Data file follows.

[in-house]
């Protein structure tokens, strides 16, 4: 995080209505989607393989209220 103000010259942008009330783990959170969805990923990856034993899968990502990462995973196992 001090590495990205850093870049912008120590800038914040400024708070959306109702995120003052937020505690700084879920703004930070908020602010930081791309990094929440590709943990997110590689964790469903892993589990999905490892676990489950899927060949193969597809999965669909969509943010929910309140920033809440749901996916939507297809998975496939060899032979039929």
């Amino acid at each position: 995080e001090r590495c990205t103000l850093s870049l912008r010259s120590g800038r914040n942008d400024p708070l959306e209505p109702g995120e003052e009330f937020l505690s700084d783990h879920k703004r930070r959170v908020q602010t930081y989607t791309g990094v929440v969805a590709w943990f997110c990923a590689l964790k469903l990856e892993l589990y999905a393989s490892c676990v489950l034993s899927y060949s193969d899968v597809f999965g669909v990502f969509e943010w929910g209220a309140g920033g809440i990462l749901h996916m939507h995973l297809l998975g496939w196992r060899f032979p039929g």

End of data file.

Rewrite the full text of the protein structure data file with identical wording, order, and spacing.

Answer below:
[in-house]
């Protein structure tokens, strides 16, 4: 995080209505989607393989209220 103000010259942008009330783990959170969805990923990856034993899968990502990462995973196992 001090590495990205850093870049912008120590800038914040400024708070959306109702995120003052937020505690700084879920703004930070908020602010930081791309990094929440590709943990997110590689964790469903892993589990999905490892676990489950899927060949193969597809999965669909969509943010929910309140920033809440749901996916939507297809998975496939060899032979039929």
């Amino acid at each position: 995080e001090r590495c990205t103000l850093s870049l912008r010259s120590g800038r914040n942008d400024p708070l959306e209505p109702g995120e003052e009330f937020l505690s700084d783990h879920k703004r930070r959170v908020q602010t930081y989607t791309g990094v929440v969805a590709w943990f997110c990923a590689l964790k469903l990856e892993l589990y999905a393989s490892c676990v489950l034993s899927y060949s193969d899968v597809f999965g669909v990502f969509e943010w929910g209220a309140g920033g809440i990462l749901h996916m939507h995973l297809l998975g496939w196992r060899f032979p039929g």